Boryana Katsarova: Lonely Bulgaria

Boryana Katsarova (Bulgaria): Lonely Bulgaria

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Lonely Bulgaria is the first part of the long-term documentary photography project “Balkan Peninsula.” It is about Bulgaria, a small Balkan country which is also my native land.

This project is inspired by the sadness of – and my unwillingness to accept – the heavy social reality in my country. It is my personal fight against the poverty, the loneliness, and the depopulation of Bulgaria. Mainly, it is a project about the social situation in the urban areas in the country. It is a project about the people.

Bulgaria, situated in the eastern Balkans, has been undergoing a slow and painful transition to a market economy since the end of Communist rule, 10 November, 1989. Founded in 681, Bulgaria is one of the oldest states in Europe. The country became a Member State of the European Union on 1 January, 2007. Continue reading Boryana Katsarova: Lonely Bulgaria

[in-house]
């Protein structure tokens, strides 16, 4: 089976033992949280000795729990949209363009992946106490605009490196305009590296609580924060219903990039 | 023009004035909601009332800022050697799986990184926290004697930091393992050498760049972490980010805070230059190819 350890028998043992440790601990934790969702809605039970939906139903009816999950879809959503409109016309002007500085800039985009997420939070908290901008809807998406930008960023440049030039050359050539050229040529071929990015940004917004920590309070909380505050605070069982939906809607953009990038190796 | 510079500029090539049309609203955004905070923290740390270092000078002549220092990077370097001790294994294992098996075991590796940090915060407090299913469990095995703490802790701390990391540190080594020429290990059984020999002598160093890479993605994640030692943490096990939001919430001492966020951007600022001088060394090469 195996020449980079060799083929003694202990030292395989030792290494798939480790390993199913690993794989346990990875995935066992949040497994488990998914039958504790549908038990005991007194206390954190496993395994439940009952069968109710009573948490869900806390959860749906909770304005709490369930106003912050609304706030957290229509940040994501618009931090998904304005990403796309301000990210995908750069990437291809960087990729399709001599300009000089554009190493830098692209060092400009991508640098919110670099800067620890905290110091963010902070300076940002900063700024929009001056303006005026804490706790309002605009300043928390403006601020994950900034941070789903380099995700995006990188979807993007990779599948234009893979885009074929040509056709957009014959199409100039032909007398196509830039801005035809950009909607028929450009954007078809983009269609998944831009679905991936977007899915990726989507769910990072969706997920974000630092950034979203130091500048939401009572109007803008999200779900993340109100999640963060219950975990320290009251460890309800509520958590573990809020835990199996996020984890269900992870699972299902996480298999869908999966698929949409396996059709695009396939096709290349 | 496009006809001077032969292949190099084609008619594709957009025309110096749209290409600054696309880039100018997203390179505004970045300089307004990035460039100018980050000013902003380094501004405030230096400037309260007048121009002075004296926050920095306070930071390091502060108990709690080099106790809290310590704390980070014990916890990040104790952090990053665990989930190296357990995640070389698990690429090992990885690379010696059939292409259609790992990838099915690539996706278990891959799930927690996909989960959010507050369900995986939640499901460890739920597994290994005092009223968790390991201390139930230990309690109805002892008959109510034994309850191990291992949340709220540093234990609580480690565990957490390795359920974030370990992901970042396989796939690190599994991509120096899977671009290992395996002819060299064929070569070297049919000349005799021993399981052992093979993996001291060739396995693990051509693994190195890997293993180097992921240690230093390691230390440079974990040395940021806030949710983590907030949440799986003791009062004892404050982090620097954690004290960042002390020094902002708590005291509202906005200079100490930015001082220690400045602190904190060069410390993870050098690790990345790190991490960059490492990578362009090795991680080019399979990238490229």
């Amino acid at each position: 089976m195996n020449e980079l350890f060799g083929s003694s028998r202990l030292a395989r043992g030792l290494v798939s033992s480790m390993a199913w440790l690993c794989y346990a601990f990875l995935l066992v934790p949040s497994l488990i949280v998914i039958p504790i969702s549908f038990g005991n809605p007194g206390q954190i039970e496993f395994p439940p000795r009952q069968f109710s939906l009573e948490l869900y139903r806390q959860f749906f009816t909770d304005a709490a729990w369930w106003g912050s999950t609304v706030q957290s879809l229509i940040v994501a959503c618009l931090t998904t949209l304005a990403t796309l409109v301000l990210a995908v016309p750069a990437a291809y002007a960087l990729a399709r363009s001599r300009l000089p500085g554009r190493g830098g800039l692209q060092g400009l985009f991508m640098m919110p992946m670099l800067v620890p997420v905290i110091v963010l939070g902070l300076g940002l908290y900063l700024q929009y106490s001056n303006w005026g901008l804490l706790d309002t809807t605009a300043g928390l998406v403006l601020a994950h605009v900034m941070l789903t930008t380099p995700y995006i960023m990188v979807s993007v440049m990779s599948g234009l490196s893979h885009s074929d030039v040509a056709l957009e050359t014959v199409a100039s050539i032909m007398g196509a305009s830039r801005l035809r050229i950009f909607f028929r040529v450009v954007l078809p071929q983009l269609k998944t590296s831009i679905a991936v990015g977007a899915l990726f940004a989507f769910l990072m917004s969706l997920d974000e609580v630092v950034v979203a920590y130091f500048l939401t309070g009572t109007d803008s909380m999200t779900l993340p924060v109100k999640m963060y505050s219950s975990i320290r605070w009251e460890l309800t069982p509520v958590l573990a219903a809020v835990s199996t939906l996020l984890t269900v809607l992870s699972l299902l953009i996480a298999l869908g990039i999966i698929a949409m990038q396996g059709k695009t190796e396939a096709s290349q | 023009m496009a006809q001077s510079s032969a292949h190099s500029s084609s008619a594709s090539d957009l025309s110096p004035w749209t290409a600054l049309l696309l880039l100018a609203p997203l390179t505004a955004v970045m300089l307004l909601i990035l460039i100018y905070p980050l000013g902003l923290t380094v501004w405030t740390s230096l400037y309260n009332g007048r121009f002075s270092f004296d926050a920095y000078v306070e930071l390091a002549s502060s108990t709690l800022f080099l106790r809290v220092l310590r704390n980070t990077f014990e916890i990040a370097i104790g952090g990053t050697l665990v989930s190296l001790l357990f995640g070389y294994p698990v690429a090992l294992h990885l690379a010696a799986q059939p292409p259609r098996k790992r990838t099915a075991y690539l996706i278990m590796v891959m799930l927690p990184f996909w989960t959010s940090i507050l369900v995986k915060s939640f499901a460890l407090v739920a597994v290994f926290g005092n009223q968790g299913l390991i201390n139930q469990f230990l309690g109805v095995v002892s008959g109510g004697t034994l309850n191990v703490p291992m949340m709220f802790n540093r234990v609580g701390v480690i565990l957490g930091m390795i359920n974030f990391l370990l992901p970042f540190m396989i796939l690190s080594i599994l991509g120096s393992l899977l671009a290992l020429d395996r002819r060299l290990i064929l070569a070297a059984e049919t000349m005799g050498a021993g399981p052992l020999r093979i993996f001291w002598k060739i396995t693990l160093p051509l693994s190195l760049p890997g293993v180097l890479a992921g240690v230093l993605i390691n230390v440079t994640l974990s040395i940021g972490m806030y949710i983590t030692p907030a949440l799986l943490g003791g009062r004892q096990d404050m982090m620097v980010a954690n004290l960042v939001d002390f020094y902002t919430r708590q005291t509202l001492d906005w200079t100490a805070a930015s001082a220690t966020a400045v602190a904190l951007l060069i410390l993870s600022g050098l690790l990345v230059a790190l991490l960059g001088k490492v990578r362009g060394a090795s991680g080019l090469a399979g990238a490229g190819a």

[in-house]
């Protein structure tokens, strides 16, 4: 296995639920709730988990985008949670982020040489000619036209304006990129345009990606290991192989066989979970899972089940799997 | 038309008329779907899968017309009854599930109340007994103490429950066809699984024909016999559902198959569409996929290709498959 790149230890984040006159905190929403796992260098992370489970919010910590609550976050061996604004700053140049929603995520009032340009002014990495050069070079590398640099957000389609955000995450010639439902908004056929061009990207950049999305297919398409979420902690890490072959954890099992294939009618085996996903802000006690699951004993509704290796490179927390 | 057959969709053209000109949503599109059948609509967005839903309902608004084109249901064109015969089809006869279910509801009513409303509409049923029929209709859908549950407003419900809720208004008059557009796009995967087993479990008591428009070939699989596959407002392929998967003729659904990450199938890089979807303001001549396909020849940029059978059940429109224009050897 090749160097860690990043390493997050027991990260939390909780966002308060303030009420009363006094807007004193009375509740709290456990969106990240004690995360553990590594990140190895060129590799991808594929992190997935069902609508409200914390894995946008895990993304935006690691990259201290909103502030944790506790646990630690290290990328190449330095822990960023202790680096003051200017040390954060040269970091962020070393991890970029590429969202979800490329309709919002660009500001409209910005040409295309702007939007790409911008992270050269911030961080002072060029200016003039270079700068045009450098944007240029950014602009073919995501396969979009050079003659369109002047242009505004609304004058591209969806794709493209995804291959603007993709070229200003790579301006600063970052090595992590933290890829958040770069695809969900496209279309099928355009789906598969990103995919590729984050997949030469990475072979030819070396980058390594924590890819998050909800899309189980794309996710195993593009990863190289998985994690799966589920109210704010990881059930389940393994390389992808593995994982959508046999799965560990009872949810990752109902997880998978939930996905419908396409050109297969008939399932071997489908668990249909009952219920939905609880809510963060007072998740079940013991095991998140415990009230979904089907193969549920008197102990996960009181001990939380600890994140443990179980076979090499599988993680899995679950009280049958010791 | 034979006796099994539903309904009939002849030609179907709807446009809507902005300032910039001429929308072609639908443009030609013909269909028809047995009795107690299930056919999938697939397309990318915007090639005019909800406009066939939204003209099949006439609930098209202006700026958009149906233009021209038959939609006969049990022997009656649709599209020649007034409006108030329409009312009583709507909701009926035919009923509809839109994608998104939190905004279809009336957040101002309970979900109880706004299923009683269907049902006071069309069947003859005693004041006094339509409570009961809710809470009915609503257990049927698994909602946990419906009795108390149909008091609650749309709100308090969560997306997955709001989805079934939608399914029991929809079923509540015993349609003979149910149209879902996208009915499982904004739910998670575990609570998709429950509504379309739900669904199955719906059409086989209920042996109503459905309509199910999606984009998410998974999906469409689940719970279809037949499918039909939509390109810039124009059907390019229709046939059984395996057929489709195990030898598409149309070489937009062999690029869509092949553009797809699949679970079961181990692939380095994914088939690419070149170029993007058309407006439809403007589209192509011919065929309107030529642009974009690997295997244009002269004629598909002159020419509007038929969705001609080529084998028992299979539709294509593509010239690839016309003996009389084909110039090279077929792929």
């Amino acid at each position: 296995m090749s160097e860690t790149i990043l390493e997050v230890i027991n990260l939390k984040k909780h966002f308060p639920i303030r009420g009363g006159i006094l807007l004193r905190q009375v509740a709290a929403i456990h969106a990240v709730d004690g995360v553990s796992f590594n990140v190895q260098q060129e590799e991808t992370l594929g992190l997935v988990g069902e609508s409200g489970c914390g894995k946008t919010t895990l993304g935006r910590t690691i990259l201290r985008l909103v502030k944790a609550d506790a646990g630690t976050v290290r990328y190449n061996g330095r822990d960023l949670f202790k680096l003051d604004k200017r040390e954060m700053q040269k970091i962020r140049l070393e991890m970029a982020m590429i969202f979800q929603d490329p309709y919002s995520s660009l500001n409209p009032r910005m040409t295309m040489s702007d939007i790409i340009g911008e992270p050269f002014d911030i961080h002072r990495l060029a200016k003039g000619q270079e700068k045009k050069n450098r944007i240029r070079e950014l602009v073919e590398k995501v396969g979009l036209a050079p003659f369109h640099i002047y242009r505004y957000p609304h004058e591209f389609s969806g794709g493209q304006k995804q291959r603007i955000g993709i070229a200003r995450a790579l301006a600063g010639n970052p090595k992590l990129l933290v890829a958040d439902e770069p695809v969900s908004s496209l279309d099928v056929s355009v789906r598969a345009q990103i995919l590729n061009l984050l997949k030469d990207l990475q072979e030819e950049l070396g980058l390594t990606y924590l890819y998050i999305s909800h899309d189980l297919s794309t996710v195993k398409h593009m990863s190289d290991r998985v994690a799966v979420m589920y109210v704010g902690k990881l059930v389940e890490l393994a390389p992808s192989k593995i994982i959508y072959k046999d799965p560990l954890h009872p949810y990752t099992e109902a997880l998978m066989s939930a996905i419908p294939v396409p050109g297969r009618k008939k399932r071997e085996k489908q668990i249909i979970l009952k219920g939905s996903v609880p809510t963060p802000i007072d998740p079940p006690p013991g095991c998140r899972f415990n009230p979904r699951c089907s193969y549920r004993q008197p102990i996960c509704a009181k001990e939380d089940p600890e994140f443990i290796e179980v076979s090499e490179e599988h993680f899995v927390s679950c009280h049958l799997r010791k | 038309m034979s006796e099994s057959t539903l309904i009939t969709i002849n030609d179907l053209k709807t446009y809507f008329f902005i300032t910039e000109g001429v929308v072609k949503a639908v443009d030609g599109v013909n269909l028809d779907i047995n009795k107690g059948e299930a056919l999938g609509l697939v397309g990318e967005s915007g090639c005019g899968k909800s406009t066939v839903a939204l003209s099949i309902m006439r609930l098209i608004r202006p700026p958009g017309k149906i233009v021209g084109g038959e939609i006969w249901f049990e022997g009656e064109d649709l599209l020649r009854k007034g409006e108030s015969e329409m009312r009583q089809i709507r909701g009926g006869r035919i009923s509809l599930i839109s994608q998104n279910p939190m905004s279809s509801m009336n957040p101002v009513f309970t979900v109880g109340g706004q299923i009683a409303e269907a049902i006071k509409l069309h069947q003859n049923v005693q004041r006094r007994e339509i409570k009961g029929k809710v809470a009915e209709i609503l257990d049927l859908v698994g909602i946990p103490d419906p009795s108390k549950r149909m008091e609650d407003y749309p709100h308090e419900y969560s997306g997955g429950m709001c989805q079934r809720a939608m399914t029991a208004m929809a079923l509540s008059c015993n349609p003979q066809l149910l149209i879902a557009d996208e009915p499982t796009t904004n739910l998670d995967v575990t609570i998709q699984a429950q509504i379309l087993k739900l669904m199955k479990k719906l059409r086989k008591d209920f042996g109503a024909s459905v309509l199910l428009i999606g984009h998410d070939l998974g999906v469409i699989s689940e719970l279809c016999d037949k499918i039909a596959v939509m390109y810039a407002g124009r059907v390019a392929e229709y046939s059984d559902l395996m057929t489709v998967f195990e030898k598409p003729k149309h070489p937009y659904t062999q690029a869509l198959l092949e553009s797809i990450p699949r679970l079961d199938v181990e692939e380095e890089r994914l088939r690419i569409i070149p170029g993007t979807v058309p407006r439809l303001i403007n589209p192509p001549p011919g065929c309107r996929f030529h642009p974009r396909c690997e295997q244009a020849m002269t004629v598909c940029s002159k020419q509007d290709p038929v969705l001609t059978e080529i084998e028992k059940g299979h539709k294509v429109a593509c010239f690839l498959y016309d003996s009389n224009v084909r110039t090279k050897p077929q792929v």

Poulomi Basu: To Conquer Her Land

Poulomi Basu (India/UK): To Conquer Her Land

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The border areas between India and Pakistan are like their own world. Since partition in 1947, the border has seen war, smuggling (people, arms, drugs), firing, jingoistic parades, killing, suicide bombing, fireworks, lonely tears and moments of glory.

On September 2009, India’s first ever batch of women soldiers were deployed at the country’s first line of defence, at the India-Pakistan border in Punjab and Jammu & Kashmir.